Over the last few years, Facebook has been busy building out AI capabilities in areas like computer vision, natural language processing (NLP) and deep learning, in part by acquiring promising startups in the space.
In early 2020, Facebook had acquired London-based computer vision startup Scape Technologies, which used AI to build a real-time 3D map of the world from standard images and videos. While augmented reality was Scape’s initial focus, its ultimate goal was to create a 3D map infrastructure for drones, robotics, logistics, and more. Interestingly, the social networking giant has already confirmed plans to release AR glasses in 2021, and it has made no secret of its ambitions in the mapping realm since acquiring Mapillary.
In 2018, Facebook acqui-hired NLP UK startup Bloosbury AI. In 2019, the tech giant bought London-based deep learning research startup Atlas ML, which is also the custodian of Papers With Code, the free and open resource for machine learning papers and code.
Facebook also bought the New York-based customer relationship management (CRM) platform Kustomer, which enables businesses to automate repetitive customer service processes, including identifying inbound messages and routing the query to the correct team. This deal perfectly fits into Facebook’s social commerce push as it positions Messenger and WhatsApp to become key communication conduits for businesses.
In 2017, it acquired AI startup Ozlo, which uses a technique called “probabilistic assertions of truth” to understand text-based conversations, to make more in-depth virtual assistants for Messenger users. Two years ago, to help shoppers find furniture and home decor, the social network bought San Francisco AI startup GrokStyle, used by furniture retailer Ikea. Also, aiming to make its cryptocurrency Libra customer-friendly, Facebook acquired Israel-based startup Servicefriend that builds AI-driven bots for messaging apps and known for building Hybrid Bot Architecture –- an approach that offers the enterprise the scalability of a bot with the intelligence, comprehension, and empathy of a human.
Amazon’s AI activities are extensive and complex, and its impact is immediate because Amazon has direct access to consumers via channels like Whole Foods, Echo Show, Echo Look, Amazon.com, Prime Video, and so on. Its acquisition list includes startups like Yap (voice), Kiva (AI-driven robotics), and Bodylabs (3D modelling for clothing try-on).
They are AI direct hits, but there are a few fringe ones like Ring and Annapurna, which provide critical components of the AI ecosystem — Ring monitor doorsteps with computer vision, facial recognition, and voice recognition, while Annapurna makes advanced chips to embed in IoT devices (like Echo and Ring) to speed up the processing of AI algorithms inside IoT devices.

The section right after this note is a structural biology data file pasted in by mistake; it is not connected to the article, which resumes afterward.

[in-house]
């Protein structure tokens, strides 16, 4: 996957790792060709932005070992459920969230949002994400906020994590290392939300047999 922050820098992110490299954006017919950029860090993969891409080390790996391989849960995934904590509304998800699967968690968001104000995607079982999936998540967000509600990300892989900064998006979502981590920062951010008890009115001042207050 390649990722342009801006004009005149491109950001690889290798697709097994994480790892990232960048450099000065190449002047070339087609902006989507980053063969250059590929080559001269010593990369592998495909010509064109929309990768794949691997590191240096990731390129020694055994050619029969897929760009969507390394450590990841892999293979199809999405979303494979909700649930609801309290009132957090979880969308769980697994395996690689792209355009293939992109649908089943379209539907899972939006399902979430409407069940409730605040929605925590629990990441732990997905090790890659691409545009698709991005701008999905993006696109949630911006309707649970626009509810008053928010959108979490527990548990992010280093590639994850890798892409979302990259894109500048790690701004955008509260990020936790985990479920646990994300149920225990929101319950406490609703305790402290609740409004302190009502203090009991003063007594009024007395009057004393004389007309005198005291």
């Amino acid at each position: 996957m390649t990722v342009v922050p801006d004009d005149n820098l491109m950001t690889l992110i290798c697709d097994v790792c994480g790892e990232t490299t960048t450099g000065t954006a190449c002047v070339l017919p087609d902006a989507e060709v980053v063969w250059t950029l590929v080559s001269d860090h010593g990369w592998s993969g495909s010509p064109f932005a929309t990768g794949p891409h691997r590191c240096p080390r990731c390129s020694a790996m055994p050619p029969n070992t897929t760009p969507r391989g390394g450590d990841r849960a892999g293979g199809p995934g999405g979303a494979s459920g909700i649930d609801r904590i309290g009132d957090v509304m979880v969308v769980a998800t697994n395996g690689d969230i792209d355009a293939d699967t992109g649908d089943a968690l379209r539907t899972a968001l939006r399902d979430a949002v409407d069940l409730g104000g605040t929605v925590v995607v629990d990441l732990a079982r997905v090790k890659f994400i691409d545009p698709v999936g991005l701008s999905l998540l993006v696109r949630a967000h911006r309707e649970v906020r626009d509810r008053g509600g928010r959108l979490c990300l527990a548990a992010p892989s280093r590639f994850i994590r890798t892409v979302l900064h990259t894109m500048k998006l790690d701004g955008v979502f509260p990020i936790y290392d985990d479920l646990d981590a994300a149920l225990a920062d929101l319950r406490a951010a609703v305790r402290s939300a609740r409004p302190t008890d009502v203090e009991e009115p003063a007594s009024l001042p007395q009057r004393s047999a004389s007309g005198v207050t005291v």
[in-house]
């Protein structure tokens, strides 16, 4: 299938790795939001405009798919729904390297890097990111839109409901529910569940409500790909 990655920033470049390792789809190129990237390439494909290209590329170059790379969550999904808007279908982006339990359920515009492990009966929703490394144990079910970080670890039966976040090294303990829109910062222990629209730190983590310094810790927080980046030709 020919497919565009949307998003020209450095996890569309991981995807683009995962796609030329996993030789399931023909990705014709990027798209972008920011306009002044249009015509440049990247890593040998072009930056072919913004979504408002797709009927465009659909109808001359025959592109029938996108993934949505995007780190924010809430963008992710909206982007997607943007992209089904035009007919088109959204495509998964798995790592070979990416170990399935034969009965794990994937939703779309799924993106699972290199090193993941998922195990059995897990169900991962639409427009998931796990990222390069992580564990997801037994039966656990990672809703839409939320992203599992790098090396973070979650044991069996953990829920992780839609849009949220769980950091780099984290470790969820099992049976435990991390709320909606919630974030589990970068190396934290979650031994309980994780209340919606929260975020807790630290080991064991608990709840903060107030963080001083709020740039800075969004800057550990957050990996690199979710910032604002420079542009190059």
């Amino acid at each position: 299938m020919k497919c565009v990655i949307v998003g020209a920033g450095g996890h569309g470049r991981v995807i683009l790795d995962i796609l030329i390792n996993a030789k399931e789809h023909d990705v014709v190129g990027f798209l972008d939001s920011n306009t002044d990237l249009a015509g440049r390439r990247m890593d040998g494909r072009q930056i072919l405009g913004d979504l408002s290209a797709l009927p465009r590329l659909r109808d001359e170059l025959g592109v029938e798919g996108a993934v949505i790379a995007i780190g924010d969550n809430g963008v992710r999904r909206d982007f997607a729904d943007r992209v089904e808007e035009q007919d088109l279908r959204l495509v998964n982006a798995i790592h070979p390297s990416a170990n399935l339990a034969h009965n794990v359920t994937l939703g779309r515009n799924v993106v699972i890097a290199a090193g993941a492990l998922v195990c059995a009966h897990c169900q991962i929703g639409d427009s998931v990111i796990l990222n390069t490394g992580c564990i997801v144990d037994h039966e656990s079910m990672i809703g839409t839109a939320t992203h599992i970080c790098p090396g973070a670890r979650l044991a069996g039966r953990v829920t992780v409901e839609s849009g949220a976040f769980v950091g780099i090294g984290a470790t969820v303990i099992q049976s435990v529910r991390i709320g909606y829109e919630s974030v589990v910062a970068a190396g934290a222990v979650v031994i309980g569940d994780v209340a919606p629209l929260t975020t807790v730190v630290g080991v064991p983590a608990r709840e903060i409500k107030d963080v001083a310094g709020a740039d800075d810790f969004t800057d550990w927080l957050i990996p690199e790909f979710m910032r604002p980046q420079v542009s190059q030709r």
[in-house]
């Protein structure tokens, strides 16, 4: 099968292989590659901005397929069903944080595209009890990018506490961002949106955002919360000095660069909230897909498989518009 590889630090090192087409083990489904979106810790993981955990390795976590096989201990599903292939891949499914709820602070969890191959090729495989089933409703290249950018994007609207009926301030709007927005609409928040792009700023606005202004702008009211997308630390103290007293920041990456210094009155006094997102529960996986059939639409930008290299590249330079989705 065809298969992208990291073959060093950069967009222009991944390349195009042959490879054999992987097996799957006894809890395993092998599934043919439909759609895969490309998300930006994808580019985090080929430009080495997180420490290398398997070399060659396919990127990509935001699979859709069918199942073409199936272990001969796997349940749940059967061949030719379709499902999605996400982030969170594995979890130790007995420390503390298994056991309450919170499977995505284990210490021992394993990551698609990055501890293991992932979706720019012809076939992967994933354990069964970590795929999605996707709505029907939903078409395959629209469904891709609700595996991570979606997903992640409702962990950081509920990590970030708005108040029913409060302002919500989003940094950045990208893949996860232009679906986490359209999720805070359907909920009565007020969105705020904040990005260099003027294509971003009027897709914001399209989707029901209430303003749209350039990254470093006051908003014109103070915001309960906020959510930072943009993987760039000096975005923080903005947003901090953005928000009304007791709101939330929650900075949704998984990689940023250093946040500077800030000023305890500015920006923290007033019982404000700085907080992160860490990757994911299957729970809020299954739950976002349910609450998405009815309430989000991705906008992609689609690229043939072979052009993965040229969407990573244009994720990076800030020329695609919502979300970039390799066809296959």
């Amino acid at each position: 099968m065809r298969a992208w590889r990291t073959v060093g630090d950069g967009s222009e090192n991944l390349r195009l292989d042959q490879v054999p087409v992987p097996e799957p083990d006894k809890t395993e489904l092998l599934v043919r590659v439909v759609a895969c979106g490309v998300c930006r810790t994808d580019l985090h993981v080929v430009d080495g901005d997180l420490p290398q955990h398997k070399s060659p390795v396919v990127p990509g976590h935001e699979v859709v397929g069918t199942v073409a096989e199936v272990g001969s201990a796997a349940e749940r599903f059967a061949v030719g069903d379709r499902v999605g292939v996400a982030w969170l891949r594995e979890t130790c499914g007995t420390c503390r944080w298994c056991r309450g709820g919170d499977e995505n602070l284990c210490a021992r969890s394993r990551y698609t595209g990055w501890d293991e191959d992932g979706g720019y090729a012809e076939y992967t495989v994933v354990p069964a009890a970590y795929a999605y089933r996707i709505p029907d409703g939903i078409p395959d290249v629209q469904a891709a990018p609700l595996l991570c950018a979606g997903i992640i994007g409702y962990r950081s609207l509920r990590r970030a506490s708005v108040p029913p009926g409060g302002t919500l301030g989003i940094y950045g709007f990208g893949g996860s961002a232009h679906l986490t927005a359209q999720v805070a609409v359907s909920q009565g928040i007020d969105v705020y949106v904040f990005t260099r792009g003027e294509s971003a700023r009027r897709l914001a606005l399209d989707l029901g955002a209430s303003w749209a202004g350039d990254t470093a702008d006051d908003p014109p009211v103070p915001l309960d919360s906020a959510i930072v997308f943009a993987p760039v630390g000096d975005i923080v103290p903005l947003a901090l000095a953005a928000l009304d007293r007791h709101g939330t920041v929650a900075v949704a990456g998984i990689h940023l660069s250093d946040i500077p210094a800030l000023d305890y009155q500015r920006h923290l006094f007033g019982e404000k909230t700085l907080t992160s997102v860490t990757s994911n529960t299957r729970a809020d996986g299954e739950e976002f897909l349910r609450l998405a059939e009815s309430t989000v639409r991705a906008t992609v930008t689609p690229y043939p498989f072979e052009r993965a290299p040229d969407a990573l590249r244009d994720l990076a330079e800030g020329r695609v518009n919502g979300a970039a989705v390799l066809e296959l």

Five years ago, Amazon acquired AI startup Orbeus, which offers AI-powered photo-recognition technology called ReKognition that automatically identifies and categorises photo content.
The e-commerce giant has been relentlessly ramping up its AI chops. In 2017, it acquired the San Diego-based cybersecurity firm harvest.ai, which uses ML and AI to analyse user behaviour around a company’s key IP to identify and stop targeted attacks before valuable customer data can be swiped. It is part of Amazon Web Services cloud-computing unit.
Last year, it also bought autonomous vehicle company Zoox for a reported $1.2 billion. Autonomous vehicles could play a big part in Amazon’s huge delivery infrastructure, as it bought Zoox that launched a four-seater robo-taxi. Amazon has previously invested in self-driving car startup Aurora, as well as electric truck company Rivian.
Early April, Microsoft announced the acquisition of AI-based technology company Nuance Communications, the company whose voice recognition technology is behind Apple’s virtual assistant, Siri.
The acquisition of Nuance expands Microsoft’s capabilities in voice recognition and transcription technology. In 2020, Microsoft, which offered robotic process automation (RPA) tools and technologies as part of its Power Automate platform, swooped in and bought London-based Softomotive, a software robotic automation platform that helps businesses automate repetitive processes, albeit with structured input and logic. Softomotive is part of Microsoft’s Power Automate platform, enabling a number of new capabilities, including Softomotives low-code desktop automation solution WinAutomation.
Microsoft also acquired Orions Systems, a large-scale developer of hybrid smart vision systems powered by AI, to integrate Orions’ technology into its Dynamics 365 connected store and the Microsoft Power Platform to enable retailers and other organisations to build and customise their own AI models and glean insights from observational data in the physical space.
‘In 2018, Microsoft acquired Lobe, creator of a platform for building custom deep learning models using a visual interface that requires no code or technical understanding of AI. Earlier, Microsoft bought natural language processing company Semantics Machines to beef up Cortana’s intelligence and give voice app developers better tools, and acquired Bonsai, a company with a platform with automated model generation management, to boost its AI and machine learning capabilities.
Looking at the Big 5’s activities serves as a snapshot of AI technologies in demand, and the sectors where AI is needed.
Many of the best emerging tech minds have jumped at the chance to accelerate their product development by becoming part of a larger company, with touchpoints spanning billions of people across the consumer and enterprise realms.
Apple, Facebook, Google, Microsoft and Amazon are driving the consolidation of the AI market, and as industry establishments swallow AI startups, the concern is mounting over big tech’s overall role in tech monopolisation.